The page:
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'That's Incredible!' & 'Real People:' The Birth Of Reality TV

Entertainment | August 5, 2019

Left: 'Real People' hosts Bill Rafferty, Byron Allen, John Barbour, Sarah Purcell, and Skip Stephenson. Right: A TV Guide cover featuring 'That's Incredible' hosts John Davidson, Cathy Lee Crosby, and Fran Tarkenton. Sources: IMDB, Pinterest

Two early-'80s TV shows -- That's Incredible! and Real People -- brought us oddballs and daredevils, and we've never really recovered. Reality TV's voyeuristic fascination with people who were kind of like us, but really different in some way, can be directly traced to these two sideshow-style programs. They were the must-see TV of their day, with weirdos and drama to fuel conversations around watercoolers and jungle gyms. Americans flocked to this prime-time entertainment that wasn't built around high-paid actors; networks loved having a popular show that wasn't built around high-paid actors.

That’s Incredible! (1980-84) and Real People (1978-84) used different approaches, but both pushed the boundaries of what humans are willing to do for TV. Nevertheless, their shenanigans brought hilarity to living rooms all around the country and probably spawned a few ideas for shows we see today. 

'That’s Incredible!'

From Left to Right: The Hair, John Davidson. The Beauty, Cathy Lee Crosby and The Brawn, Fran Tarkenton (gfycat.com)

That’s Incredible! combined Ripley’s Believe It or Not (which also got its own TV series in the wake of these shows' success) and America’s Got Talent before they ever existed. Each week, America watched as people of unusual gifts and sometimes curses strutted their stuff. The performers of That’s Incredible! truly spanned the entire spectrum of human beings. 

The People Of 'That's Incredible!'

Back in the late '70s, Box Man blew minds (youtube.com)

One man allegedly caught a bullet in his teeth, while another man spent hours in a tiny clear box, David Blaine style. That’s Incredible! kept viewers glued to their sets by any means necessary, even if it meant coming with the dangerous or gross.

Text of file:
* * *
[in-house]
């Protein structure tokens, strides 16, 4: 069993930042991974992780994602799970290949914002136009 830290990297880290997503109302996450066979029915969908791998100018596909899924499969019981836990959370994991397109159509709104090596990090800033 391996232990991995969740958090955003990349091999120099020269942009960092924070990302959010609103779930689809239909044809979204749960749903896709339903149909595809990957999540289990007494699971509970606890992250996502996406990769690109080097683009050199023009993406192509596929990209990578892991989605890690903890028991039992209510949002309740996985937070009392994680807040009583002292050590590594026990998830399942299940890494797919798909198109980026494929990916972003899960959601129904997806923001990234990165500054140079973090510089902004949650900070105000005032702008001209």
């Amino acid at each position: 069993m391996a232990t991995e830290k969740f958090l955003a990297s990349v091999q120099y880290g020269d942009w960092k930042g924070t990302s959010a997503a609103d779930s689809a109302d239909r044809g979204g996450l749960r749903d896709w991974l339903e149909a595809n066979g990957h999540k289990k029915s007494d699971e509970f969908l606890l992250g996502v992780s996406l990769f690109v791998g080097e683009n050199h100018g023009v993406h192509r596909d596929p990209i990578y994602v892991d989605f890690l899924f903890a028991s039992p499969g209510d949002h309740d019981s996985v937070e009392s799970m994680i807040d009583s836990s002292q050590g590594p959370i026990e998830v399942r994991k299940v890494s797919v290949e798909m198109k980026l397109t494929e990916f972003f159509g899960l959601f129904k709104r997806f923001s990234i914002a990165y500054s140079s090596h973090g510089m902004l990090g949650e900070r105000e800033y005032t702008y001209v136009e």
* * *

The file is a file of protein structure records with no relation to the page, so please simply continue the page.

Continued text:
The show once featured a man with two faces (whose condition the show helped correct), a man with obscenely sweaty palms, and another man who depicted hell after his near-death experience. You really never knew what was coming next. Even a five-year-old Tiger Woods made an appearance, showing off his otherworldly putting skills. 

The Hosts Of 'That's Incredible!'

Future PGA superstar Tiger Woods and former NFL quarterback Fran Tarkenton (youtube.com)

The hosts of That’s Incredible! also brought something to the table. Former NFL quarterback Fran Tarkenton gave the show the man’s man seal of approval. Cathy Lee Crosby dazzled audiences with her ever-changing wardrobe and John Davidson showed off his flowing ‘80s mane.

'Real People'

The hit TV show ran for five seasons and spawned a generation of copycats (memorabletv.com)

Real People, on the other hand, resembled a version of America’s Funniest Home Videos if the videos had come to life before a live TV audience. However, the show did provide some weirdness that may have given ideas to That’s Incredible!, which started a year later. For instance, one elderly woman on Real People put her nose in her mouth. There was also a cat who used an actual toilet and two men who built a car that could drive in either direction, no matter which way you got in.  

In Addition To The Zany Stuff, 'Real People' Offered Heartfelt Stories

TORONTO, ON - JULY: Terry Fox in July of 1980. Terry Fox ran across Canada to raise money for cancer research. It was his courage that makes him the only choice for the CBC title of ''Greatest Canadian,'' writes the Star's Leslie Scrivener. (Erin Combs/To

Unlike That’s Incredible!, which really emphasized the extreme, Real People also presented viewers with heartfelt stories that brought out the handkerchiefs. The most famous was that of Terry Fox, a Canadian who was diagnosed with osteogenic sarcoma, a type of bone cancer which often starts in the knee.

At age 18, Fox had his right leg amputated and underwent a 16-month chemotherapy program. Somewhere along the way, he found a story of an amputee who ran the Boston Marathon.

Inspired, Terry Fox decided to run across Canada to raise awareness for cancer research. Fox ran for 143 days and covered 3,338 miles before he was forced to stop outside of Thunder Bay, Ontario because the cancer had spread to his lungs. Real People followed Fox's run throughout its second season, turning an obscure Canadian story into a spectacle that inspired millions of American viewers. Many years later, ESPN made a documentary detailing his heroic fight. 

Tags: Real People | Reality TV | Terry Fox

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Kellar Ellsworth

Writer

Kellar Ellsworth was born and raised in Hawaii. He is an avid traveler, surfer and lover of NBA basketball. He wishes he could have grown up in the free love era!